Top row, from left to right: Beth DeGrace and Simone Carmel; bottom row, from left to right: Karen Wilke and Donna Colosky. Screenshot from webinar

Top row, from left to right: Beth DeGrace and Simone Carmel; bottom row, from left to right: Karen Wilke and Donna Colosky. Screenshot from webinar

MISD hosts second ‘Fireside Chat’ webinar

School district staffers discuss mindfulness.

The Mercer Island School District (MISD) hosted a webinar Wednesday, May 20, to discuss mental health and mindfulness with local students and their families.

The webinar, organized through Zoom, was the second part of MISD’s “Fireside Chat” series, which seeks to remotely support students and their families as they navigate the effects of the COVID-19 (coronavirus) pandemic.

Three panelists spoke: Beth DeGrace, assistant director of MISD Special Services; Simone Carmel, psychologist for West Mercer Elementary; and Karen Wilke, psychologist for Northwood Elementary. Participants asked questions throughout the webinar via the Zoom app’s chat option.

Before the discussion, a video introduction was presented by Carmel about mindfulness, specifically how to be mindful when things feel out of control. It illustrated the difference between being mindful and “mind full” — fundamentally being compassionate toward yourself and others versus being overwhelmed with thoughts.

Carmel noted in her presentation that when you’re a parent supporting a student, it’s crucial first to manage your emotions and behaviors to demonstrate to a child how they can healthily manage their emotions and behaviors. The webinar then moved to the panel.

“We are in this uncharted territory where we’re almost having to change our identities, if you will,” DeGrace said. “We’re working from home. We’re homeschooling kids and working full time. We are shifting, we’re pivoting, we’re changing — all of these things are happening.”

Carmel said although the scenario brought on by the pandemic is stressful, a silver lining comes from the reality that it can potentially strengthen relationships.

“It is an opportunity, as stressful as it is for some people, to reevaluate things — relationships, playfulness with your kids…it’s just rich with opportunities,” she said.

A participant brought up how the current climate is pushing people to make changes at a more rapid rate. There might be, for example, an increased amount of all-or-nothing thinking, like pulling kids out of school. The participant wanted to gauge how normal it was to be thinking in extremes.

“I always recommend not making decisions out of fear,” said Carmel, noting the importance of being aware of anxieties motivating decisions and giving yourself space to reflect before acting.

“When we get stressed, you sort of get activated and feel fearful, or defensive or reactive,” Wilke added. “That’s a protective factor. But if we make decisions from that place, then we’re making different immediate defensive decisions, whereas if you notice it and you take a breath and calm your system down, you can activate the sort of thinking and reasoning part of your brain which goes offline when you’re scared or threatened or stressed.”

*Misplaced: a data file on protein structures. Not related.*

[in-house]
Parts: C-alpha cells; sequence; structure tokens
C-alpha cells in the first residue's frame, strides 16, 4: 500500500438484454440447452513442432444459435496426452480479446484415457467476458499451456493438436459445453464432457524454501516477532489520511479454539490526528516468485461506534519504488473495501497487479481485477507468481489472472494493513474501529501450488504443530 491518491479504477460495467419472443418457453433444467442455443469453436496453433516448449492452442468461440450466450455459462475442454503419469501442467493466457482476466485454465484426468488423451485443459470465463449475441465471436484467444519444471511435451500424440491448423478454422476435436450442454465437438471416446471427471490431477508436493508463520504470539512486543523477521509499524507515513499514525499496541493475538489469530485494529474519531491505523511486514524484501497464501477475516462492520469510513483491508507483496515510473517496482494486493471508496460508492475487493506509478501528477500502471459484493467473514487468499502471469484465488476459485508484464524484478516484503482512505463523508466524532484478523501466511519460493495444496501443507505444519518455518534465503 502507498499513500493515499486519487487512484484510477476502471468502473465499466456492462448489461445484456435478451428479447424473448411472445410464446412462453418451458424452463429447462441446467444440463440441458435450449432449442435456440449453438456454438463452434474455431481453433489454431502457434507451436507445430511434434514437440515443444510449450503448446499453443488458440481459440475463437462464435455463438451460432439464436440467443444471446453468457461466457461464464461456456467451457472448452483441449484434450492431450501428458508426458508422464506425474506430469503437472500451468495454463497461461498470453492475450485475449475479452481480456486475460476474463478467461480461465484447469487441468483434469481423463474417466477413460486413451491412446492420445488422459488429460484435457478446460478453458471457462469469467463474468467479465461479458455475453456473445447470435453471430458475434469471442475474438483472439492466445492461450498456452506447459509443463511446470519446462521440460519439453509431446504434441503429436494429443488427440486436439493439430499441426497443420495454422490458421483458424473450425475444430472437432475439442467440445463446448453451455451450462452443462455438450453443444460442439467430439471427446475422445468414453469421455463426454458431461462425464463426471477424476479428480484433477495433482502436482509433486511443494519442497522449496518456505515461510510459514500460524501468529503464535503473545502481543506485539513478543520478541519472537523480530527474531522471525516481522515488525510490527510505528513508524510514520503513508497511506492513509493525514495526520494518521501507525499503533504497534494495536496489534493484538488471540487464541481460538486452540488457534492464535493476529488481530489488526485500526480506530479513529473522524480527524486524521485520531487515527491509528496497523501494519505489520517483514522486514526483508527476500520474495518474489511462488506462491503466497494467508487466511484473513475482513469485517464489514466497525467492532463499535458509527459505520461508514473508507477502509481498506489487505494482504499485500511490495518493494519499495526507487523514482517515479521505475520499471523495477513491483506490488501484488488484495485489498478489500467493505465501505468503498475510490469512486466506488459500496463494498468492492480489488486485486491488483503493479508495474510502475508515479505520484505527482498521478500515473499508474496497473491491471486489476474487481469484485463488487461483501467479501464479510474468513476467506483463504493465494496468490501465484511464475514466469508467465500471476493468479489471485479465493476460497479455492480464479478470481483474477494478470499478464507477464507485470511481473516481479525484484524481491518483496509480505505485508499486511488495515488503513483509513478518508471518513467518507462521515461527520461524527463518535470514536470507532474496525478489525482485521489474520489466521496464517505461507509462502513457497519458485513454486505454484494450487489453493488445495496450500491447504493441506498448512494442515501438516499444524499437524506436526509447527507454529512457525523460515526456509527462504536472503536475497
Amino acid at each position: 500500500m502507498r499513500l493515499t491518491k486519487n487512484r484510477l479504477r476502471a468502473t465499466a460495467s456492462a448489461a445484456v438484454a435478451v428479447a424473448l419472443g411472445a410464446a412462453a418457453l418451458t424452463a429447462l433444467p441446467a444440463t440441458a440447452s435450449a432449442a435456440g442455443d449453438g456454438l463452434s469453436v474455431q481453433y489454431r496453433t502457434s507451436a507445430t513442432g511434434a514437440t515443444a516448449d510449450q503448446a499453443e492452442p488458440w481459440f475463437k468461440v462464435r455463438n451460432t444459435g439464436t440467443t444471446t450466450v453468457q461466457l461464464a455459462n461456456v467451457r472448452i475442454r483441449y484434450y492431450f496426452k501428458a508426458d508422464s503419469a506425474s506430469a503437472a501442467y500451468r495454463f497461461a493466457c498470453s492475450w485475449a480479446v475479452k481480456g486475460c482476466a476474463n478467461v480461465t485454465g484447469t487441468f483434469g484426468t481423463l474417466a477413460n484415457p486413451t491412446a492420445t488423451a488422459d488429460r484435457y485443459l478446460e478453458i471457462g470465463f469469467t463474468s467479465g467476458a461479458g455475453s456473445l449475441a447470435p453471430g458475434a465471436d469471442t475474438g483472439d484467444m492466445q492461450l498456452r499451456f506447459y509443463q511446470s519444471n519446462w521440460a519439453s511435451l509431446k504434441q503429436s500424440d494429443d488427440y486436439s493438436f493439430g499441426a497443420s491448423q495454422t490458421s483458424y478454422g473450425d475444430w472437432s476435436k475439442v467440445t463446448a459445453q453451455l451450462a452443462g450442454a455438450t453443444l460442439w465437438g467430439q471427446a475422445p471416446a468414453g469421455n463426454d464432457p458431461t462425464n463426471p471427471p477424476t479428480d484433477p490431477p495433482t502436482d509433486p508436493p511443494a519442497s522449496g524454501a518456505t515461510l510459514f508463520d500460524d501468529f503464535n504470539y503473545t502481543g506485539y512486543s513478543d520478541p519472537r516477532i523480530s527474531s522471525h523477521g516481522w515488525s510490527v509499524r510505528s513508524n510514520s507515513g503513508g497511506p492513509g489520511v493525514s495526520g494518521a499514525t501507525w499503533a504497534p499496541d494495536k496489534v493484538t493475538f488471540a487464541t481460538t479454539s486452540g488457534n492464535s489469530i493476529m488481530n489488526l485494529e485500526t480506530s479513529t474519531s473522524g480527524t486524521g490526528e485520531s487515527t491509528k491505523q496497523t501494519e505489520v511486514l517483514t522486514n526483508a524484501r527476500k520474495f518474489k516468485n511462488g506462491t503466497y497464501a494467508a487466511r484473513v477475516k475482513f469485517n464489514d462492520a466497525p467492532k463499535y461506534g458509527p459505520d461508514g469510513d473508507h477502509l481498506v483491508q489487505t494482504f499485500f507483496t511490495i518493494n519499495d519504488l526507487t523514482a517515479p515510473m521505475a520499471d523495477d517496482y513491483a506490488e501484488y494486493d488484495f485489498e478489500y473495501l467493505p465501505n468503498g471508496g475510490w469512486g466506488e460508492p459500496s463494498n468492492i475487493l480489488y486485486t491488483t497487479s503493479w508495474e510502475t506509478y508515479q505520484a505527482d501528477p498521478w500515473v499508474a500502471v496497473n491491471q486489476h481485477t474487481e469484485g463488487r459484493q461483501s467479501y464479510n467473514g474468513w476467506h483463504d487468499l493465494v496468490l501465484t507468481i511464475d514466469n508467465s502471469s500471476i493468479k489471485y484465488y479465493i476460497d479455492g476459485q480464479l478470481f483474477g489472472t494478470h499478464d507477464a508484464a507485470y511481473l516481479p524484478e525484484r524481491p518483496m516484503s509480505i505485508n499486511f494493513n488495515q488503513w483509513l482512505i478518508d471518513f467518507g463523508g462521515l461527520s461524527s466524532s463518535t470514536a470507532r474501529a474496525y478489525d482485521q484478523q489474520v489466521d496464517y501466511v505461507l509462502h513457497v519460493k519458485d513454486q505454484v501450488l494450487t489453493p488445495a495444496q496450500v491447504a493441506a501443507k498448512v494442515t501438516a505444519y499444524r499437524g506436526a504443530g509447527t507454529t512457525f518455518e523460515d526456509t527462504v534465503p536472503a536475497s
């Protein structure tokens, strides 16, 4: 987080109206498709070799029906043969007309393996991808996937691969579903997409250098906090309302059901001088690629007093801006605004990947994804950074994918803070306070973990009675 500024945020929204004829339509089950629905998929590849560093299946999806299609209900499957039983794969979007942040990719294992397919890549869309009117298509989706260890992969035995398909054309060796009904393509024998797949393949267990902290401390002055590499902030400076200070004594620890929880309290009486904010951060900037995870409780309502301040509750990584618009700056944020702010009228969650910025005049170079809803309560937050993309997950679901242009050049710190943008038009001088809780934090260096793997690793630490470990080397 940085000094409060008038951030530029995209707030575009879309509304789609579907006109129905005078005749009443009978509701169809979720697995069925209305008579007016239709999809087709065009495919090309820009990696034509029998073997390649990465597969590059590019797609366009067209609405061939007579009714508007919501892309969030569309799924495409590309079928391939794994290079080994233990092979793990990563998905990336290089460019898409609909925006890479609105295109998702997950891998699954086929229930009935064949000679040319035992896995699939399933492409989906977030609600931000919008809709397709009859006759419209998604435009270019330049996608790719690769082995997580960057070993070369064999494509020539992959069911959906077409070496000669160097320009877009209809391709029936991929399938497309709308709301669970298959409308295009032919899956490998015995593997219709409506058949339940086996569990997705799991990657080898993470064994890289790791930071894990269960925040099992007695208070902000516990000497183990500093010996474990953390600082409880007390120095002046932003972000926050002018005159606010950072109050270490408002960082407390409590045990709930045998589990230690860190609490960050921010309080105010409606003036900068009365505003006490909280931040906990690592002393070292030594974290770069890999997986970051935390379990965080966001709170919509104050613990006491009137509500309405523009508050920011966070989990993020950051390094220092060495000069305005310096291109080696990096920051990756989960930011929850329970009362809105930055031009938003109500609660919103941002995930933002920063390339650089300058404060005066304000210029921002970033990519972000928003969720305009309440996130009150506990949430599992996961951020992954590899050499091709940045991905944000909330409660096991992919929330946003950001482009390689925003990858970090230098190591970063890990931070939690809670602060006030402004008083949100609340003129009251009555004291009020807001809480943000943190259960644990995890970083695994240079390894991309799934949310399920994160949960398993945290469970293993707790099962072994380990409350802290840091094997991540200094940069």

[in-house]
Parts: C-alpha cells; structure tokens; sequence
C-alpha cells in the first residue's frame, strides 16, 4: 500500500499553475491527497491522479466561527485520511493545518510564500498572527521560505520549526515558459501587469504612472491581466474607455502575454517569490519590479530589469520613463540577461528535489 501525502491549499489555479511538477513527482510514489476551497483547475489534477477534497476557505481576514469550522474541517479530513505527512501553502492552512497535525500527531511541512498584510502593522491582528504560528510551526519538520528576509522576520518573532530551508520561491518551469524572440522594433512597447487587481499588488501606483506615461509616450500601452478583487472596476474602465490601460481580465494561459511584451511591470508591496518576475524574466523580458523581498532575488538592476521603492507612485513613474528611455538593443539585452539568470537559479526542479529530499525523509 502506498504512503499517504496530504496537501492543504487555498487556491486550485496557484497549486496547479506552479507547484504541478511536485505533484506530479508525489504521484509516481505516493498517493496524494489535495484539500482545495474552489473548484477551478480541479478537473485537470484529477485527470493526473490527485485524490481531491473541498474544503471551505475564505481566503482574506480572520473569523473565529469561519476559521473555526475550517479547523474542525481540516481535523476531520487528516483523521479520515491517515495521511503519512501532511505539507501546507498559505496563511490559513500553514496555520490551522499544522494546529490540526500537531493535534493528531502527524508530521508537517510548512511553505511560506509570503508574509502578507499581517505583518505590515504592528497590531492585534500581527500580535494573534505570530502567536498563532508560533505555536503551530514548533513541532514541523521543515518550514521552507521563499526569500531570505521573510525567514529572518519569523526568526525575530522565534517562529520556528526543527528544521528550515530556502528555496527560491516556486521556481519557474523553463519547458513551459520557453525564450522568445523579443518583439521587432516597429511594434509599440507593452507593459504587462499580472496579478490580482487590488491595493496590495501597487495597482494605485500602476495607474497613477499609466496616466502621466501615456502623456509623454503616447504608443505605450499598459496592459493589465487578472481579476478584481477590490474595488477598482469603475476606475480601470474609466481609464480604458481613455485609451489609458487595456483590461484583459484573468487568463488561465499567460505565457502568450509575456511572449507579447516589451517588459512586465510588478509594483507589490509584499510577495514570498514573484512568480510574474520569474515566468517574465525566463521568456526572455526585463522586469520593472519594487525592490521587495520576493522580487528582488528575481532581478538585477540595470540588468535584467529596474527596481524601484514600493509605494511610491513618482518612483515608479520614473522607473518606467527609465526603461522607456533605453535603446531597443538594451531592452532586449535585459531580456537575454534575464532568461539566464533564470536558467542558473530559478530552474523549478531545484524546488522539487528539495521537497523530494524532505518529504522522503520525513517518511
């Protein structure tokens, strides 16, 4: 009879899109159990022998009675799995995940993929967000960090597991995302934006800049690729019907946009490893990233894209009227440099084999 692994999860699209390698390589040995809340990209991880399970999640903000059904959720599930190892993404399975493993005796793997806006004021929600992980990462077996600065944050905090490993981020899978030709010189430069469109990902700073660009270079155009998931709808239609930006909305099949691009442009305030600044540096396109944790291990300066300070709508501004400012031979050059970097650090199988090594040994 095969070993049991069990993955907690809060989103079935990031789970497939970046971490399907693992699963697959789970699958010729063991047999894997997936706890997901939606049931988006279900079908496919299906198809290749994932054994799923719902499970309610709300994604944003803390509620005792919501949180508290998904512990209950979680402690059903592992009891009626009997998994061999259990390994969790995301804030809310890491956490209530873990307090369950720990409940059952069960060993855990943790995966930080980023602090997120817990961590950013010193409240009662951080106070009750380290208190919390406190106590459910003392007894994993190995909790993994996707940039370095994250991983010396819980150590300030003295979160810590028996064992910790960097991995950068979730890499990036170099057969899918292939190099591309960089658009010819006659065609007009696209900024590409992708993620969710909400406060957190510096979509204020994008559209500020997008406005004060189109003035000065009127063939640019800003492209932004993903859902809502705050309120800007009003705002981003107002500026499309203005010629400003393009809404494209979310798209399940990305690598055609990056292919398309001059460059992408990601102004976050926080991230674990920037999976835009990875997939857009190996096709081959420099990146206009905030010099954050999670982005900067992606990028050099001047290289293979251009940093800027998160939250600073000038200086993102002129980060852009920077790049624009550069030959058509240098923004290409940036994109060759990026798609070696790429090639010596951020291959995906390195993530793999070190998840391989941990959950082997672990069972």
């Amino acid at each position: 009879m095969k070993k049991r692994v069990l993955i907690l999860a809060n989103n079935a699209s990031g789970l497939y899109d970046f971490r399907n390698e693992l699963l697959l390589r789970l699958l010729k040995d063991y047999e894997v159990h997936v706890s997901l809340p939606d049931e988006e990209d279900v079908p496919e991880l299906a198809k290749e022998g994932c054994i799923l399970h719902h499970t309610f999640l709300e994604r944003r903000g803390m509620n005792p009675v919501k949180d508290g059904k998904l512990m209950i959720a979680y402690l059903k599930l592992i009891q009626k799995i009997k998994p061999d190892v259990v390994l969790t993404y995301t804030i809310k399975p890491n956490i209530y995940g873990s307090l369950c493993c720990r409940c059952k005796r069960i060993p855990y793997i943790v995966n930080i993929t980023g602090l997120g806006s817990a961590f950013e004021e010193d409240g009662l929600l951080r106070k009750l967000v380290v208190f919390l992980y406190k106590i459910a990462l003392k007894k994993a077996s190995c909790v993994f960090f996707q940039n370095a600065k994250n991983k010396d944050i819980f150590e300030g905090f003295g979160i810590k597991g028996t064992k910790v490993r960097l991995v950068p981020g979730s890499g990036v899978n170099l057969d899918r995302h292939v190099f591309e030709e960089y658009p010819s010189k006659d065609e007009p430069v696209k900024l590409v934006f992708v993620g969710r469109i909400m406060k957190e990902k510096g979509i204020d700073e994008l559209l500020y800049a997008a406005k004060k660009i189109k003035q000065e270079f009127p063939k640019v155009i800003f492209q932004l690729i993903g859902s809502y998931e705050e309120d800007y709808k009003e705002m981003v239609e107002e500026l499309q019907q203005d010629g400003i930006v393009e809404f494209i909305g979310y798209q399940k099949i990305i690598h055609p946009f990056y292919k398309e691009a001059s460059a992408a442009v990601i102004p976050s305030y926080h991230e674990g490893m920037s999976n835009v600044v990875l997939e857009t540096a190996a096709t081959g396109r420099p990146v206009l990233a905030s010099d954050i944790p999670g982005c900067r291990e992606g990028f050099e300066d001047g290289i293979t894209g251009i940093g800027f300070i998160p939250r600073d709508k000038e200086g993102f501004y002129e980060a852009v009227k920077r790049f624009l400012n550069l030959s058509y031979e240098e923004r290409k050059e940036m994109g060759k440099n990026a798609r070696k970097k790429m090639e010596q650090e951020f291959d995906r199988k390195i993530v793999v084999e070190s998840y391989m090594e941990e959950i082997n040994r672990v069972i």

Another participant asked how to deal with fraught external factors, like financial anxieties and keeping up to date with updated COVID-19 news and information.

DeGrace said she’s found that, relating to the latter topic, it’s been helpful to be more conscientious of what time during the day she consumes news.

“We don’t have control over what’s going on in the world — we have control over our thinking and feeling, and what we allow to enter our feeling and thinking,” Carmel said. “Grieve, and control what you can…no one has the answers, but we do have some strategies that can give some relief.”

As for how students can deal with the lack of face-to-face interaction, Carmel said parents could best support their children by giving them an avenue to be transparent about their feelings, even if that means being “messy and upset.”

“For some people it’s easier than for others…a really powerful struggle is that it feels like choice is being taken away from us in terms of what we get to do with our lives, and that can be frustrating,” Wilke added. “It does call on a lot of mindful strategies at times.”

A parent asked how he can best prepare his children for the unknown. Even though online learning ends mid-June, as of May 22, it is unclear what exactly the upcoming school year will look like.

“That’s what we’ve been talking about — being able to live in a space of uncertainty, and really not wanting to move into the future,” Carmel said. “Let’s stay in the present moment because we don’t have control over what’s happening in the future.”

“We’re all kind of going through a grief process — kids included — thinking about all the things that have been lost, which [includes] our normal routines and our lifestyles and our ability to be with our friends and sometimes our families,” Wilke said. “It’s a lot for kids to take in, and they don’t have a lot of life experience in how to manage those kinds of feelings…I think, for kids, what they really want to know is things are going to be OK, somehow, some way, and that you’re going to pave the way for them and protect them.”

Upcoming Fireside Chat topics will include stress response and its relationship to COVID-19, “meltdown” management and sensory processing. Dates for these meetings, as of May 22, have not yet been finalized.

“You’re doing a great job,” Degrace said to participants at the end of the webinar. “I can’t stress enough to remind you that we might be the adults, but we still need to care for ourselves.”

Watch the full Fireside Chat below:




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